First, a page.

No fool can be silent at a feast. — Solon of Athens

Stories of the French Revolution - Walter Montgomery




Charlotte Corday

Our readers will understand by this time that there were at least two parties in the State who were bitterly opposed to each other. The Jacobins, or "Men of the Mountain," were out-and-out Republicans, bent on utterly destroying all the old landmarks of society, whether rank, property, or religion; these men were the idols of the unthinking mob, and grew in power every day. The Girondins, however, wanted a republic where property, order, and religion should be respected. We have seen how the Girondins were put down,—some being thrown into prison, and some obliged to flee from Paris to get out of the reach of their stronger rivals.

A number of these men started a newspaper at Caen in opposition to the Jacobins; and the cities of Lyons, Bordeaux, and Marseilles were all minded at one time to march on Paris and put down the National Convention. Caen seems to have been a very warm centre of this anti-Jacobin spirit. Here no less than twenty-seven Girondins at one time lodged, and were entertained by those in authority; and thence they launched their "Bulletin de Caen" at the heads of Marat, Robespierre, and others.

At Caen there lived a young lady named Charlotte Corday. She was at the time she became famous about twenty-five years old, and very handsome. She had conceived a violent hatred against the cruel Marat, and she resolved to kill him if she could, though she knew very well that her own life would be sacrificed in doing the deed. She told one of the Girondins, Barbaroux by name, that she was going to Paris on some private business; and he gave her a letter to hand over to Duperret, one of the deputies in the National Convention. Charlotte set out from Caen on Tuesday, July 9, 1793, in the diligence, leaving a note for her father, in which she said that she had gone to England and he must forget her.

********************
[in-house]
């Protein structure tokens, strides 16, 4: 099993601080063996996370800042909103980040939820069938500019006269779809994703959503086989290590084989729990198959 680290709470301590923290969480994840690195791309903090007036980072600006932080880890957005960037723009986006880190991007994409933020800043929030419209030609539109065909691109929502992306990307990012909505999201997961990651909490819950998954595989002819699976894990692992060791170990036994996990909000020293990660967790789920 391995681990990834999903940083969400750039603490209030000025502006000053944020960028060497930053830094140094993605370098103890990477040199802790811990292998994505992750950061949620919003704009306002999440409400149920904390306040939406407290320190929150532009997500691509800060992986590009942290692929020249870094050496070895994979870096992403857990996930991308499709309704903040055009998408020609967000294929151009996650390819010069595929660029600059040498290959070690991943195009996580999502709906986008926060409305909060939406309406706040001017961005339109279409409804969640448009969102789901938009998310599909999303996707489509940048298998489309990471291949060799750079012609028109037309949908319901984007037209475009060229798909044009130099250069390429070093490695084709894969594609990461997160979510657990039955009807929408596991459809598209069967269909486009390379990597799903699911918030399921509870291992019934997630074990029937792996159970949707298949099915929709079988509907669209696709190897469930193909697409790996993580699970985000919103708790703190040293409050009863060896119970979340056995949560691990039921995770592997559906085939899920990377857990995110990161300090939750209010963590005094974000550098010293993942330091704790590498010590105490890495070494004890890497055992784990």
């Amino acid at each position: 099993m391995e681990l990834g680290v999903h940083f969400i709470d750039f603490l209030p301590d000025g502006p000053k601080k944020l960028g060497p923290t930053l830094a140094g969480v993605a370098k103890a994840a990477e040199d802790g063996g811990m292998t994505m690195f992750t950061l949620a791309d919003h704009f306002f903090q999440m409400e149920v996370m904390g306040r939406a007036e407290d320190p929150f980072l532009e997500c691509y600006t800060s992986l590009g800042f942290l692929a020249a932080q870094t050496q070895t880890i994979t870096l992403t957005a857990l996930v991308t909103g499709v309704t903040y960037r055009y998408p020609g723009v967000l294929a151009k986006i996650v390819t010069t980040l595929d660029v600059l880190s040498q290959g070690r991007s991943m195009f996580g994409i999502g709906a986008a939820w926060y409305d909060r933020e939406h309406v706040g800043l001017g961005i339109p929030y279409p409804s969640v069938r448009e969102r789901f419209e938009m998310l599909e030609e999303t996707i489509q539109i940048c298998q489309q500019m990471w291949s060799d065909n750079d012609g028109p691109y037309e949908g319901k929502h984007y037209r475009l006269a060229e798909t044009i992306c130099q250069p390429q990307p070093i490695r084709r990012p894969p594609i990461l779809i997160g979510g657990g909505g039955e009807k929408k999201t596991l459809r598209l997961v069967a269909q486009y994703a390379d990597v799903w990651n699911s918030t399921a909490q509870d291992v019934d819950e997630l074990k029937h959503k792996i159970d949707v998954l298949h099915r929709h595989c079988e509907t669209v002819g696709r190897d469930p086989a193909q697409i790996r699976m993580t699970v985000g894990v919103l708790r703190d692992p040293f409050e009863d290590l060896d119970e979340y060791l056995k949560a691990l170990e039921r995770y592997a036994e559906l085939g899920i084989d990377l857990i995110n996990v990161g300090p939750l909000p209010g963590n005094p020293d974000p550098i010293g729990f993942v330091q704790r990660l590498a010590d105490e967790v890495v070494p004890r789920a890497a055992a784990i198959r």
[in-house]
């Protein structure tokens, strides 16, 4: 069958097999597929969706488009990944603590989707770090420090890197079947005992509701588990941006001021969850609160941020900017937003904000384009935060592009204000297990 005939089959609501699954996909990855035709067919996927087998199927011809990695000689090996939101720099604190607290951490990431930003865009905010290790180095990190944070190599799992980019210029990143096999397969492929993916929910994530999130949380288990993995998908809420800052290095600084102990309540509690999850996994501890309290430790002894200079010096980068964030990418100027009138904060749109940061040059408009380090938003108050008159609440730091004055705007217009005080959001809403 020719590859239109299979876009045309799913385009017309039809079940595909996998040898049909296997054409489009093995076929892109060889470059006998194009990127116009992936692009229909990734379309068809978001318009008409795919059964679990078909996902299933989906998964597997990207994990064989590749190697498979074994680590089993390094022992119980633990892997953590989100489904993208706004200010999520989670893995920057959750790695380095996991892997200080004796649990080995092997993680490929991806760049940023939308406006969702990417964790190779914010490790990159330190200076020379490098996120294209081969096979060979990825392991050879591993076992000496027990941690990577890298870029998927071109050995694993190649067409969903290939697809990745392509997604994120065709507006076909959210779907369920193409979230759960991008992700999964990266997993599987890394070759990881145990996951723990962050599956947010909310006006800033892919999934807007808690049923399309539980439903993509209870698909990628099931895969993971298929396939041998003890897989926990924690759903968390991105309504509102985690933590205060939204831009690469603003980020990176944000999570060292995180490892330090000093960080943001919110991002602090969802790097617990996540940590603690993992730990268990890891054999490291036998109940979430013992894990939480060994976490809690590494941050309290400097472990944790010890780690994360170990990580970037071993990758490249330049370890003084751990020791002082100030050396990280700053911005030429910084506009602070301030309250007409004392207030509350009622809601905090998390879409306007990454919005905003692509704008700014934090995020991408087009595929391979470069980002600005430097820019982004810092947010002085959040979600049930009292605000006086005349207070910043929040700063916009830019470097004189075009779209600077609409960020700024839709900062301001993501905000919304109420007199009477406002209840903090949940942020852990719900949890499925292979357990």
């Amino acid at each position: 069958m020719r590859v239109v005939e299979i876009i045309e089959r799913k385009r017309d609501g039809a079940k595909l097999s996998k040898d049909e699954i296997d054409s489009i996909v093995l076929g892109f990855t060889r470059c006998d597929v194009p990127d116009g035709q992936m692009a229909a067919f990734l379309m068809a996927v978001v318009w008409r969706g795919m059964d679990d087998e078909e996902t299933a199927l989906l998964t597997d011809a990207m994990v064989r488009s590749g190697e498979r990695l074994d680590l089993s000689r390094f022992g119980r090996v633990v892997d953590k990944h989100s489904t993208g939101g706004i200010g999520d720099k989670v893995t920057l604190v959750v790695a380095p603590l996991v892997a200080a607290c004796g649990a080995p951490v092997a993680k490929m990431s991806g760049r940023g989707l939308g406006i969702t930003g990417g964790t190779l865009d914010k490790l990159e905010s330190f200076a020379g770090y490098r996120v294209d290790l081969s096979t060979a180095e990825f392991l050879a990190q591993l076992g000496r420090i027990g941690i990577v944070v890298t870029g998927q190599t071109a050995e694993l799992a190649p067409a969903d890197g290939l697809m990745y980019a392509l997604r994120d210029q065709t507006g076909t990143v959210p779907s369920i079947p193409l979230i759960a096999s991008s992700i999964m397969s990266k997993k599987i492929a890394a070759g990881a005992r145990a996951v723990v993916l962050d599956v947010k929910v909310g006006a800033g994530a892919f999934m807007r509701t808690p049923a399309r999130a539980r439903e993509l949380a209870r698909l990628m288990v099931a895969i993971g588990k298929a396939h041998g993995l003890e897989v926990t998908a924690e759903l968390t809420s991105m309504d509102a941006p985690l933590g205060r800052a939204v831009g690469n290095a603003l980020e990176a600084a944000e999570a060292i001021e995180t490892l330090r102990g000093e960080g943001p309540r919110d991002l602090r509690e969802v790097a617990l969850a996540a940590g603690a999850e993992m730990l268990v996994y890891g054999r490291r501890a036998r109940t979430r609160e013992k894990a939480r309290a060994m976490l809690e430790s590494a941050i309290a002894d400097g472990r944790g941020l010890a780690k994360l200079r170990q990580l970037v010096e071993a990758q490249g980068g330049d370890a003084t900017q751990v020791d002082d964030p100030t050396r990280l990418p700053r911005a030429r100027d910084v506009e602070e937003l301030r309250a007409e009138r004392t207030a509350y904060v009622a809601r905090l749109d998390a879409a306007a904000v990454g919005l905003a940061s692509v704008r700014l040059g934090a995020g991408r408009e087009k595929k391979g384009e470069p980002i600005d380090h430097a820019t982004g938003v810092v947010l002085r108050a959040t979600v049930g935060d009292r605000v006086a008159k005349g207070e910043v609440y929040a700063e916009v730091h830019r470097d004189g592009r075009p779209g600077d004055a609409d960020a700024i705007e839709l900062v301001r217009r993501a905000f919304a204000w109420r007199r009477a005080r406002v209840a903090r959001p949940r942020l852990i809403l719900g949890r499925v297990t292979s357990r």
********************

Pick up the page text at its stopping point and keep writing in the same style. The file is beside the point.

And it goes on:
The diligence was full of men who talked of nothing but politics, and who were all admirers of the Jacobin side. In this conversation Charlotte took no share. On Thursday, about noon, the coach rattled over the Paris pavements; and the adventurous young lady at once ordered a room at an inn, and went to bed.

On Friday she delivered the letter to Duperret, and paid a visit to the Convention hall, for she wished to see what Marat was like. She took much notice of the "Men of the Mountain;" but Marat was not among them: he was not well, but nursing himself at home. On Saturday morning Charlotte bought a large knife wherewith to stab her victim. Having ascertained that he was living at No. 44 in the Street of the School of Medicine, she ordered a cab and was driven to the door; but when she knocked the servant came and told her that Marat was sick and could not see her. Disappointed at this, she went back to her hotel, which was called the "Inn of Providence," and sat down and wrote a letter to Citizen Marat, in which she said she could enable him to do France a signal service. To this letter no reply was sent; and she then wrote a second letter of a more pressing kind, and carried it herself to the house where Marat lived.

Charlotte Corday
CHARLOTTE CORDAY.


It was about seven o'clock in the evening of July 13 when a cab might have been seen driven along that street, and at length stopping opposite No. 44. It was the eve of a great revolutionary festival; for on the 14th, four years ago, the people of Paris stormed the Bastille. On that day Marat had distinguished himself by his conduct in the eyes of the mob, and from that day he had been growing in power. He was now, as we have said, ill, and nursing himself at home. At the very time when Charlotte Corday reached the house Marat was having a warm bath. He was waited on by a poor woman, and he had only about twenty cents in the house. He had not, therefore, grown rich by the Revolution; and in that respect we cannot but admire the man, for no doubt he might have "feathered his nest" well by this time, had he been a covetous man.